recommendations for minimising the effect of PCB layout on EMC are
general good PCB design practices. The cost of implementing these
recommendations is solely in the time taken to ensure that these good
design practices are implemented, vigilance and experience are the two
main requirements, not necessarily new design software or extensive
Printed circuit boards (PCBs) are by far the most common method of
assembling modern electronic circuits. They comprise a sandwich of one
or more insulating layers and one or more copper layers which contain
the signal traces and the powers and grounds; the design of the layout
of PCBs can be as demanding as the design of the electrical circuit.
Most modern systems consist of multilayer boards of anywhere up to
eight layers (or sometimes even more). Traditionally, components were
mounted on the top layer in holes which extended through all layers.
These are referred to as “through-hole” components. More recently,
with the near universal adoption of surface mount components, you
commonly find components mounted on both the top and the bottom layers.
The design of the PCB can be as important as the circuit design to the
overall performance of the final system. We shall discuss in this
chapter the partitioning of the circuitry, the problem of
interconnecting traces, parasitic components, grounding schemes, and
decoupling. All of these are important in the success of a total
PCB effects that are harmful to precision circuit performance include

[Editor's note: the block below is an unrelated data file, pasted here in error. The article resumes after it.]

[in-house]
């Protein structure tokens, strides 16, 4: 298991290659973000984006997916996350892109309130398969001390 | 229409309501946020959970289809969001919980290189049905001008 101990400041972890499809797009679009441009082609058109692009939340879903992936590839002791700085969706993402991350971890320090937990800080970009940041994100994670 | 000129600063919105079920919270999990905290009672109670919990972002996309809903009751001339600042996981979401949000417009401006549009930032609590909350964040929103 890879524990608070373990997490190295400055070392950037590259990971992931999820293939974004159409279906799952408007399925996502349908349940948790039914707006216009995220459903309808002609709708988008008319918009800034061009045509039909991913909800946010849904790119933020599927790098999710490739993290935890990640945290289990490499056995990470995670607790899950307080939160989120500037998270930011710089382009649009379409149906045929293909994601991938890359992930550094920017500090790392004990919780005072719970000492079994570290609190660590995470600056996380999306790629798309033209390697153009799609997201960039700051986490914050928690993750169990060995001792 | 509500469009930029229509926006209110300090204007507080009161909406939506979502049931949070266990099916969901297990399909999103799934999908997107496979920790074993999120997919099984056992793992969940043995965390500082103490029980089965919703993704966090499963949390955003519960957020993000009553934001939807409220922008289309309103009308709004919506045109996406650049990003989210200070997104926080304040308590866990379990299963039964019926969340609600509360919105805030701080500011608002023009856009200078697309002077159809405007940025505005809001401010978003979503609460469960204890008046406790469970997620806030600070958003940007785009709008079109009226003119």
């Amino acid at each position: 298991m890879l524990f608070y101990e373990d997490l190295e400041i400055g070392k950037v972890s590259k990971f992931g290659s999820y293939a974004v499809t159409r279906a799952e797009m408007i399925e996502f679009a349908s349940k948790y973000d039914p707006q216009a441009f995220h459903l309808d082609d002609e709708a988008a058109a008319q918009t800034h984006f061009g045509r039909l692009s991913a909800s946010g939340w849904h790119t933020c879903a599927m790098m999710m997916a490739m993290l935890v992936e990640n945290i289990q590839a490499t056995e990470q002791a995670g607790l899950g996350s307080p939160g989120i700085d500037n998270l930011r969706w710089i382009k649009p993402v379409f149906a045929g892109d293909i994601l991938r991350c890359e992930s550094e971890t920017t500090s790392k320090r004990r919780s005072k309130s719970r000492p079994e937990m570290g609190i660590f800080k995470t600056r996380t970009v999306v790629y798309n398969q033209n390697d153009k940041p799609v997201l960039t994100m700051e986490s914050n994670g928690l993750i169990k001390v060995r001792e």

leakage resistances, IR voltage drops in trace foils, vias, and ground
planes, the influence of stray capacitance, and dielectric absorption
(DA). In addition, the tendency of PCBs to absorb atmospheric moisture
(hygroscopicity) means that changes in humidity often cause the
contributions of some parasitic effects to vary from day to day.
In general, PCB effects can be divided into two broad categories—those
that most noticeably affect the static or DC operation of the circuit,
and those that most noticeably affect dynamic or AC circuit operation,
especially at high frequencies.
Another very broad area of high frequency PCB design is
the topic of grounding. Grounding is a problem area in itself for all
analog and mixed-signal designs, and it can be said that simply
implementing a PCB-based circuit does not change the fact that proper
techniques are required. Fortunately, certain principles of quality
grounding, namely the use of ground planes, are intrinsic to the PCB
environment. This factor is one of the more significant advantages to
PCB-based analog designs, and appreciable discussion in this section is
focused on this issue.
Some other aspects of grounding that must be managed include the
control of spurious ground and signal return voltages that can degrade
performance. These voltages can be due to external signal coupling,
common currents, or simply excessive IR drops in ground conductors.
Proper conductor routing and sizing, as well as differential signal-
handling and ground isolation techniques enable control of such
One final area of grounding to be discussed is grounding appropriate
for a mixed-signal, analog/digital environment. Indeed, the single
issue of quality grounding can influence the entire layout philosophy
of a high performance mixed-signal PCB design—as it well should.